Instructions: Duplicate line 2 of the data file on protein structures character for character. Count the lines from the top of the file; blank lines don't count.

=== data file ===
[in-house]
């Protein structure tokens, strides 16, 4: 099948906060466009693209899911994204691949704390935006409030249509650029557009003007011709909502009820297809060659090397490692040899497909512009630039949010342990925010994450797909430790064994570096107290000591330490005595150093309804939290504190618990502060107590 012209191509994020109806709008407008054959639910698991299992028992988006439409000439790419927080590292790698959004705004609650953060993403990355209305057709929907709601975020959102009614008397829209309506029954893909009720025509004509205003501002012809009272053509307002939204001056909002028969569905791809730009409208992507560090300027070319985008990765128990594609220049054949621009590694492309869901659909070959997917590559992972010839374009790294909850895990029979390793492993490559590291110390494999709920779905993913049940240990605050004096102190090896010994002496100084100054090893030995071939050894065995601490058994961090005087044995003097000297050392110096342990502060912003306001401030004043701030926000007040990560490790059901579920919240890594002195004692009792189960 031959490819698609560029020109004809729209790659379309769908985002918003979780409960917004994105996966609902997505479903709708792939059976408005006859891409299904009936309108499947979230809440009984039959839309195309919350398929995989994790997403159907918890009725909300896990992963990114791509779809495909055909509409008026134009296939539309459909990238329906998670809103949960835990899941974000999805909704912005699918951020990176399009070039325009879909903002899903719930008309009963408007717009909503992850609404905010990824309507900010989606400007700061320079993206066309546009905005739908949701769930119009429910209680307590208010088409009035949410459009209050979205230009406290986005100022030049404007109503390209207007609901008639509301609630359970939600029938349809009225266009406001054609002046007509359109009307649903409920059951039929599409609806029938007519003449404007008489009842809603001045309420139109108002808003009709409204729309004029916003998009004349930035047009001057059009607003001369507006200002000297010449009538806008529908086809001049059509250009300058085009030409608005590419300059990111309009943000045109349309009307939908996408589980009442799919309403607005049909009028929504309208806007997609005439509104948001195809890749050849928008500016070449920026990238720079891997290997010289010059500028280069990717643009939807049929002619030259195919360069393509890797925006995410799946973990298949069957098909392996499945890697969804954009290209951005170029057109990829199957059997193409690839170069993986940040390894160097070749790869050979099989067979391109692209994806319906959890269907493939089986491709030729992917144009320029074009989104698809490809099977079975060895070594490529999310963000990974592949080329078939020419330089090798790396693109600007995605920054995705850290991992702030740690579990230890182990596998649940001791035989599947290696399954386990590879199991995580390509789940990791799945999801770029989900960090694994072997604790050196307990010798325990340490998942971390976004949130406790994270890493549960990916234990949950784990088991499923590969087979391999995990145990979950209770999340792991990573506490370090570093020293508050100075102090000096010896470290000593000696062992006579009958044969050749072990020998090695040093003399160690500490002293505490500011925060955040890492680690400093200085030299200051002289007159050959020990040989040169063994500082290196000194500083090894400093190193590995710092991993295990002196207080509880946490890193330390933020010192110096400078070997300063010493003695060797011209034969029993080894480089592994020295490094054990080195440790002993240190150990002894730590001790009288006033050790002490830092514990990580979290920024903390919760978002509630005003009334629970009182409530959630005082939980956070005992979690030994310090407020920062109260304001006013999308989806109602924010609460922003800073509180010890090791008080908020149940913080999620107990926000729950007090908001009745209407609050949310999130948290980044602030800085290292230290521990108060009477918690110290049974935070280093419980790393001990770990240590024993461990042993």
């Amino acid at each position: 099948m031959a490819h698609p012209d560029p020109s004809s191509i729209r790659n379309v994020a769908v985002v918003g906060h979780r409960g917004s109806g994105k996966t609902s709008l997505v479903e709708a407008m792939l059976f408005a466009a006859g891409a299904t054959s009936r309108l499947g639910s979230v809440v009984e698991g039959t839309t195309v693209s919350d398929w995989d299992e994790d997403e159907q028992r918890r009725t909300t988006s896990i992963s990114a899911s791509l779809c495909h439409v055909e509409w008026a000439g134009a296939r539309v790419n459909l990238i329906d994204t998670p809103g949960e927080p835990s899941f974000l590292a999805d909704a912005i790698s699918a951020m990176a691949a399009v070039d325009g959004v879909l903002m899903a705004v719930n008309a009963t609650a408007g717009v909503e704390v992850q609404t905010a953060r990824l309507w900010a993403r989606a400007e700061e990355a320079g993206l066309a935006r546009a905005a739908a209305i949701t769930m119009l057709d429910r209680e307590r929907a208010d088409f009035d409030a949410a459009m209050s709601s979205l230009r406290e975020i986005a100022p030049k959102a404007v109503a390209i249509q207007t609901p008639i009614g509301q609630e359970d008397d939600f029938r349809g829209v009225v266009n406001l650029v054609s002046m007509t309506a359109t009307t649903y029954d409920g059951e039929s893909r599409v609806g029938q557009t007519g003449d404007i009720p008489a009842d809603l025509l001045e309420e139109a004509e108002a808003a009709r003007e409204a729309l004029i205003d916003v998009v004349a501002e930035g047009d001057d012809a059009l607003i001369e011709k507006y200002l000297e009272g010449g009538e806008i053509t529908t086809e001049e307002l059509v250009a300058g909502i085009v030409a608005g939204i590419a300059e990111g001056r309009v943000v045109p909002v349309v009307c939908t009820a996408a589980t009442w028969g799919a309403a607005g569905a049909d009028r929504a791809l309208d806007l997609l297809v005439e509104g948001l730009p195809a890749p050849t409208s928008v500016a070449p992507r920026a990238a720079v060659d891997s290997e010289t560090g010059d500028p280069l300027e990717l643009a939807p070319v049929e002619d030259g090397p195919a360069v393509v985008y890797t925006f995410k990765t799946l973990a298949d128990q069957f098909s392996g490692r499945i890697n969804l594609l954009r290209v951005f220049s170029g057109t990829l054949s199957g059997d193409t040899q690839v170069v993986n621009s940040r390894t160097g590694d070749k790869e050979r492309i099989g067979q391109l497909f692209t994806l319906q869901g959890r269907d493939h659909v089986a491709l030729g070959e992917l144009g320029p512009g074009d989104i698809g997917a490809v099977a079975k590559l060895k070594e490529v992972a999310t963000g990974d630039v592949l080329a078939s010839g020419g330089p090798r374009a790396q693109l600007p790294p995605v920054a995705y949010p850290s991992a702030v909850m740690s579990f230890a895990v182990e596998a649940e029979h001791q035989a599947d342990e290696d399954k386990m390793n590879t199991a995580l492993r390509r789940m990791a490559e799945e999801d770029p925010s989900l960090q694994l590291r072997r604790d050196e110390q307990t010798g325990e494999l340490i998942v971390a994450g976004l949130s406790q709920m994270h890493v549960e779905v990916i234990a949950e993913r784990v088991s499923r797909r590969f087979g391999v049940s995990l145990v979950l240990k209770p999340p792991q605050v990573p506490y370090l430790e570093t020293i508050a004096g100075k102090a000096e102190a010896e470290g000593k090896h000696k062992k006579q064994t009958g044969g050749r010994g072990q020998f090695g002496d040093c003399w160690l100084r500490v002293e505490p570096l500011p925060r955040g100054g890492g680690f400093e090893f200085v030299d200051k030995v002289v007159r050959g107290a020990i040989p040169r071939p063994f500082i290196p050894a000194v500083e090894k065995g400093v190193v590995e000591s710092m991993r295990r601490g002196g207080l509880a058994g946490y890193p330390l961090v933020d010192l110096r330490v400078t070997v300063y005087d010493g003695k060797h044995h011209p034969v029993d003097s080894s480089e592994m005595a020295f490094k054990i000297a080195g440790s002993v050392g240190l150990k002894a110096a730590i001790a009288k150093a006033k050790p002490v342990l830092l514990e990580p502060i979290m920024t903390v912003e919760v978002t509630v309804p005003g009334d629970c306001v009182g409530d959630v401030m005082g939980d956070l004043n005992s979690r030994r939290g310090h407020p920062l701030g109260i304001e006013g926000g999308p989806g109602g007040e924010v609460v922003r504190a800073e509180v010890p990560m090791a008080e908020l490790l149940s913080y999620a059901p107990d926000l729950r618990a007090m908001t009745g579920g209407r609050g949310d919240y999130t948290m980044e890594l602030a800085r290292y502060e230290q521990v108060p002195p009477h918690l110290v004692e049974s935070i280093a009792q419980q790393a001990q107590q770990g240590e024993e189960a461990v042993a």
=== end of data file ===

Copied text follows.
């Protein structure tokens, strides 16, 4: 099948906060466009693209899911994204691949704390935006409030249509650029557009003007011709909502009820297809060659090397490692040899497909512009630039949010342990925010994450797909430790064994570096107290000591330490005595150093309804939290504190618990502060107590 012209191509994020109806709008407008054959639910698991299992028992988006439409000439790419927080590292790698959004705004609650953060993403990355209305057709929907709601975020959102009614008397829209309506029954893909009720025509004509205003501002012809009272053509307002939204001056909002028969569905791809730009409208992507560090300027070319985008990765128990594609220049054949621009590694492309869901659909070959997917590559992972010839374009790294909850895990029979390793492993490559590291110390494999709920779905993913049940240990605050004096102190090896010994002496100084100054090893030995071939050894065995601490058994961090005087044995003097000297050392110096342990502060912003306001401030004043701030926000007040990560490790059901579920919240890594002195004692009792189960 031959490819698609560029020109004809729209790659379309769908985002918003979780409960917004994105996966609902997505479903709708792939059976408005006859891409299904009936309108499947979230809440009984039959839309195309919350398929995989994790997403159907918890009725909300896990992963990114791509779809495909055909509409008026134009296939539309459909990238329906998670809103949960835990899941974000999805909704912005699918951020990176399009070039325009879909903002899903719930008309009963408007717009909503992850609404905010990824309507900010989606400007700061320079993206066309546009905005739908949701769930119009429910209680307590208010088409009035949410459009209050979205230009406290986005100022030049404007109503390209207007609901008639509301609630359970939600029938349809009225266009406001054609002046007509359109009307649903409920059951039929599409609806029938007519003449404007008489009842809603001045309420139109108002808003009709409204729309004029916003998009004349930035047009001057059009607003001369507006200002000297010449009538806008529908086809001049059509250009300058085009030409608005590419300059990111309009943000045109349309009307939908996408589980009442799919309403607005049909009028929504309208806007997609005439509104948001195809890749050849928008500016070449920026990238720079891997290997010289010059500028280069990717643009939807049929002619030259195919360069393509890797925006995410799946973990298949069957098909392996499945890697969804954009290209951005170029057109990829199957059997193409690839170069993986940040390894160097070749790869050979099989067979391109692209994806319906959890269907493939089986491709030729992917144009320029074009989104698809490809099977079975060895070594490529999310963000990974592949080329078939020419330089090798790396693109600007995605920054995705850290991992702030740690579990230890182990596998649940001791035989599947290696399954386990590879199991995580390509789940990791799945999801770029989900960090694994072997604790050196307990010798325990340490998942971390976004949130406790994270890493549960990916234990949950784990088991499923590969087979391999995990145990979950209770999340792991990573506490370090570093020293508050100075102090000096010896470290000593000696062992006579009958044969050749072990020998090695040093003399160690500490002293505490500011925060955040890492680690400093200085030299200051002289007159050959020990040989040169063994500082290196000194500083090894400093190193590995710092991993295990002196207080509880946490890193330390933020010192110096400078070997300063010493003695060797011209034969029993080894480089592994020295490094054990080195440790002993240190150990002894730590001790009288006033050790002490830092514990990580979290920024903390919760978002509630005003009334629970009182409530959630005082939980956070005992979690030994310090407020920062109260304001006013999308989806109602924010609460922003800073509180010890090791008080908020149940913080999620107990926000729950007090908001009745209407609050949310999130948290980044602030800085290292230290521990108060009477918690110290049974935070280093419980790393001990770990240590024993461990042993």